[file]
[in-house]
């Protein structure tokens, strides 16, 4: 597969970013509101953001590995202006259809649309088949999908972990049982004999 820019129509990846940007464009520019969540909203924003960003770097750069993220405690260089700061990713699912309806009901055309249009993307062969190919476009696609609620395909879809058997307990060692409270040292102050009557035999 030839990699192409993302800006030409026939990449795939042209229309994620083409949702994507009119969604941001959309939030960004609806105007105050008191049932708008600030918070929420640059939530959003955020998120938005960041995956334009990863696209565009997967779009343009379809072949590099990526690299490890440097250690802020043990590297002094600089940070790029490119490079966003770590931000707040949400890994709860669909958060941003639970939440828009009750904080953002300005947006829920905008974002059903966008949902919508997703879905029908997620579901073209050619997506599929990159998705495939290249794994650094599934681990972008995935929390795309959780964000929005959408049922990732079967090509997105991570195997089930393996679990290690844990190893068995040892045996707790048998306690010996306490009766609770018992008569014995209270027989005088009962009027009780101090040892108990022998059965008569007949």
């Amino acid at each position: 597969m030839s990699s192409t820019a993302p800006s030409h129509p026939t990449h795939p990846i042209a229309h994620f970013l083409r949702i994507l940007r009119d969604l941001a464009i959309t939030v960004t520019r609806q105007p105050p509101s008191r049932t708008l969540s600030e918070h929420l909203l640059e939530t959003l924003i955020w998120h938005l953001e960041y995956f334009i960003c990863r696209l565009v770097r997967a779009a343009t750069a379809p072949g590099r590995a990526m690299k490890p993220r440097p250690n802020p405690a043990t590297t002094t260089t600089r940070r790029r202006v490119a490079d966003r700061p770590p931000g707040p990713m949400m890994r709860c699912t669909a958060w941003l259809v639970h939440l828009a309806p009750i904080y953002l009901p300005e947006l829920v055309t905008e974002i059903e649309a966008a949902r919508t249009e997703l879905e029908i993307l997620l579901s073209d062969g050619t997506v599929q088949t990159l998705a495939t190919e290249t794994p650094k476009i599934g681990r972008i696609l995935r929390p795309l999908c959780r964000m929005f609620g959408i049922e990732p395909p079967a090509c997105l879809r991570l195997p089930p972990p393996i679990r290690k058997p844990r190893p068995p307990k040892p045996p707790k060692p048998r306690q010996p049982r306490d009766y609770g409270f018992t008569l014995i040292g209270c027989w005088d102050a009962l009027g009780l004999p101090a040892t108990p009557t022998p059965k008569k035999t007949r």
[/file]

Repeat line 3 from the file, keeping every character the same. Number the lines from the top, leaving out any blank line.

């Amino acid at each position: 597969m030839s990699s192409t820019a993302p800006s030409h129509p026939t990449h795939p990846i042209a229309h994620f970013l083409r949702i994507l940007r009119d969604l941001a464009i959309t939030v960004t520019r609806q105007p105050p509101s008191r049932t708008l969540s600030e918070h929420l909203l640059e939530t959003l924003i955020w998120h938005l953001e960041y995956f334009i960003c990863r696209l565009v770097r997967a779009a343009t750069a379809p072949g590099r590995a990526m690299k490890p993220r440097p250690n802020p405690a043990t590297t002094t260089t600089r940070r790029r202006v490119a490079d966003r700061p770590p931000g707040p990713m949400m890994r709860c699912t669909a958060w941003l259809v639970h939440l828009a309806p009750i904080y953002l009901p300005e947006l829920v055309t905008e974002i059903e649309a966008a949902r919508t249009e997703l879905e029908i993307l997620l579901s073209d062969g050619t997506v599929q088949t990159l998705a495939t190919e290249t794994p650094k476009i599934g681990r972008i696609l995935r929390p795309l999908c959780r964000m929005f609620g959408i049922e990732p395909p079967a090509c997105l879809r991570l195997p089930p972990p393996i679990r290690k058997p844990r190893p068995p307990k040892p045996p707790k060692p048998r306690q010996p049982r306490d009766y609770g409270f018992t008569l014995i040292g209270c027989w005088d102050a009962l009027g009780l004999p101090a040892t108990p009557t022998p059965k008569k035999t007949r």